Retirement isn’t part of the plan for 81-year-old Carl Trahan-True

You probably won’t find a more versatile person in the small community of Shirley, Ark., in Van Buren County, than Carl Trahan-True, or more interesting one either.

Carl was one of three boys brought up by parents who were teachers, which could explain his interest in learning new things. He was educated at the University of Nebraska and studied engineering. He entered the military in 1958 and had special duties until 1962. After working with AT&T as a field engineer until 1982, he entered St. Paul School of Theology, Methodist Seminary School, near Kansas City. He and his wife, Bonnie, traveled to several states over the years. They had vacationed in Arkansas and decided it would be a great place to retire. After retiring from the Methodist Church, he and Bonnie moved to Shirley, Ark.

On one of the vacations to Mountain View, Ark., they went to the Ozark Folk Center, where Carl became interested in the process of weaving. At that point, time didn’t permit him to take a class but one of the weavers gave him a book list to read. He didn’t hesitate to get the books and read them.

In 2002, Carl took his first weaving class at the Ozark Folk Center. He was one of the two men to be the first to take the class. The other man had been repairing looms for a number of years but knew nothing about the actual weaving. Carl was shuffled off to the back of the room to use an old loom that had been donated for the weaving class. He was fascinated by the old loom and the technique, but the loom had problems. Using his engineering experience he fixed the loom in order for him to use it.

During the class groups would come and go and then started gathering around the loom he was using. They were fascinated at how even his side edge selvedge was, how his tension was near perfect and how quickly he was understanding the technique and workings of the loom, as well as making use of the different styles of weaving.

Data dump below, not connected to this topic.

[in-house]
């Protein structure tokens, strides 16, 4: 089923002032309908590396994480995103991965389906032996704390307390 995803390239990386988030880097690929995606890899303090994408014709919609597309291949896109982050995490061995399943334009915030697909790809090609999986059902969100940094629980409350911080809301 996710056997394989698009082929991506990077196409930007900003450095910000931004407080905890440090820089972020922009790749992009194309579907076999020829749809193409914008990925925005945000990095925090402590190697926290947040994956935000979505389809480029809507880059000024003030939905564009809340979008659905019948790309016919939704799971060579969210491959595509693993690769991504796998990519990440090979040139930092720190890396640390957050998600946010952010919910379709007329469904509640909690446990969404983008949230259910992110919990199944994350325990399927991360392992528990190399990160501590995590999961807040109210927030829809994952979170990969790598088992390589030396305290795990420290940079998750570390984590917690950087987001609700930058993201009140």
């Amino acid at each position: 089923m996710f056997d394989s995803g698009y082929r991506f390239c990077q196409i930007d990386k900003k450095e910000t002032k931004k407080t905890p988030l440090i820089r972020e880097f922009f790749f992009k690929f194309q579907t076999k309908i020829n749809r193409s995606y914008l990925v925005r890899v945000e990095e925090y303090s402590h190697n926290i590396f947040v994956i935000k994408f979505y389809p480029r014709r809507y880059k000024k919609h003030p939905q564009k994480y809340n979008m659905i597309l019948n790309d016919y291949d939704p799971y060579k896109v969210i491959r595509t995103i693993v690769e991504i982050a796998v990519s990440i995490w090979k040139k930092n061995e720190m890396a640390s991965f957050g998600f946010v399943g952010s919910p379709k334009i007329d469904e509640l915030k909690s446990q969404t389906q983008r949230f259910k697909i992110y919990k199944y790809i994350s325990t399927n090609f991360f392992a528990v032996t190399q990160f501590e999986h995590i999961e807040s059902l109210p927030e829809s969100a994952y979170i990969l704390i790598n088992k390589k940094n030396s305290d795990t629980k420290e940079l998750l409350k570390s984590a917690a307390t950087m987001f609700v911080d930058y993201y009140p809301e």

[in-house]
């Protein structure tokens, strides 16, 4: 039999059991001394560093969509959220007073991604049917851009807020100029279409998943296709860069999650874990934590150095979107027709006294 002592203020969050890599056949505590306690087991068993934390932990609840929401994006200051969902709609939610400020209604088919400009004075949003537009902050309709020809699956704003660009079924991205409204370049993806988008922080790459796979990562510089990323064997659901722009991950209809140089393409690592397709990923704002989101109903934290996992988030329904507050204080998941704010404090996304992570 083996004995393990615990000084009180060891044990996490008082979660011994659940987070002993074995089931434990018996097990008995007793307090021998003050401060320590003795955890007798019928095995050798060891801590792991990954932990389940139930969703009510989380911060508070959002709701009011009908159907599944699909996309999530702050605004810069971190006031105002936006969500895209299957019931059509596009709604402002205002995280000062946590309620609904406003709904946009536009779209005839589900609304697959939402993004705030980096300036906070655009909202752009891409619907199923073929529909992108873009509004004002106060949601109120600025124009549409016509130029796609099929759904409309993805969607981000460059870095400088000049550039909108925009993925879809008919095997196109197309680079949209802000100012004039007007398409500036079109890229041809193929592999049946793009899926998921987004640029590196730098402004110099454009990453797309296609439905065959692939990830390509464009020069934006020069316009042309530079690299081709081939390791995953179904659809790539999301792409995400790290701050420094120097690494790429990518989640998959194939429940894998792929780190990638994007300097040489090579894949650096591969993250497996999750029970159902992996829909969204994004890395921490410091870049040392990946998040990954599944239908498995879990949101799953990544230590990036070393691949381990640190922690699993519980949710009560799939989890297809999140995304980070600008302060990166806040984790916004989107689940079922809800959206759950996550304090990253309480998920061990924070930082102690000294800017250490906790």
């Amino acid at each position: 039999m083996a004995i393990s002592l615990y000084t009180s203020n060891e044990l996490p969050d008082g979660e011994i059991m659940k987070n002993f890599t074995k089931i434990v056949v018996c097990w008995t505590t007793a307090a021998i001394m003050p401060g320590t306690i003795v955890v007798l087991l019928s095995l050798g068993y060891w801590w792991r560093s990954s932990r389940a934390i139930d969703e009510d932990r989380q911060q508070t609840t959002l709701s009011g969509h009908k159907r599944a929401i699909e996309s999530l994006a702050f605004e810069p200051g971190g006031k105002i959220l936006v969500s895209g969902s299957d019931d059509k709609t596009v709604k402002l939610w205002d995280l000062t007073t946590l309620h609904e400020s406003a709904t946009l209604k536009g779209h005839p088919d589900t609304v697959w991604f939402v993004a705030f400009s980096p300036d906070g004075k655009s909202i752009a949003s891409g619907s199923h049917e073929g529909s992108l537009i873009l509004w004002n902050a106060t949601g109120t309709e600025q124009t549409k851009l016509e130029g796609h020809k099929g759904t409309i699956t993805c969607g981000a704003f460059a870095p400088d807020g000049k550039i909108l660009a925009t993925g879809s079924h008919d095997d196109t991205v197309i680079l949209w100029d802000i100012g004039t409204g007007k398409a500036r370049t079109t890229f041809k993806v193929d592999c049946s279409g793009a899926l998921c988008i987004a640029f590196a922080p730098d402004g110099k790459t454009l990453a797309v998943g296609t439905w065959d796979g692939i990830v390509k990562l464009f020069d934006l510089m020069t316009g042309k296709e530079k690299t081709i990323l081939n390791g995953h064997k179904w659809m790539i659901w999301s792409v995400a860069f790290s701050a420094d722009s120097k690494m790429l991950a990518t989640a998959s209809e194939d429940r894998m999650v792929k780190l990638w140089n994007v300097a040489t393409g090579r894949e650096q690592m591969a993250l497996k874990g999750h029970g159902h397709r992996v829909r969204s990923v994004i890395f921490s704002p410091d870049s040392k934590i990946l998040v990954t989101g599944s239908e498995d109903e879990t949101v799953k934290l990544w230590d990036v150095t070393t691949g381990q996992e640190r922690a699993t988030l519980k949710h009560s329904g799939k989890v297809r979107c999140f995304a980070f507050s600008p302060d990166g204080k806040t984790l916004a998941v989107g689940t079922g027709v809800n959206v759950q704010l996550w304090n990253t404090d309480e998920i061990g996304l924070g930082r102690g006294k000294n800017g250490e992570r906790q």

You might say Carl was hooked at that point. He had purchased a Swedish loom from a retired nun, and is still using it today. The Gilmakra is a beautiful wooden loom that looks like a fine piece of furniture.

“It’s a joy to weave off a Gilmakra,” Carl said.

He began experimenting with different weaves and came up with his own modified version. His weavings have won at the Van Buren County Fair and at the Arkansas State Fair as well. His beautifully woven textiles are exquisitely crafted. He has made everything from scarves to cloth for a wedding gown.

“We went to a mill on a tour when I was a kid and I was fascinated by the technique,” Carl said.

In addition to exhibiting his weavings, he teaches weaving to willing students and has two small looms for that purpose.

One of his upcoming projects is to weave a rug from recycled blue jeans. He has the project figured out and will be working on it in the near future. The current project on the loom is a beautiful white scarf. One can imagine there will be many more projects to come. His studio space is a working space and filled with all his weaving needs. Along with his other projects such as a tapestry and a small lap quilt.

The story of Carl Trahan-True doesn’t stop there. The 81-year-old pastor at Hope Lutheran Church in Heber Springs, Ark., has been a member of the Highway 110 EH Club for eight years, works on his house, draws house plans, cooks and does a multitude of other activities. He keeps busy with his mind and body which, according to Carl, is the key to staying so active. He leads a busy life and says he has “an amazing wife” who knits, crochets, and quilts. He’s looking forward to Bonnie’s retirement, as the 72-year-old still holds a full-time job. They have four children between them and have suffered the loss of one son to cancer. His son was a teacher and more than 1,000 people attended his memorial service. One daughter lives locally and is a cookie baker.


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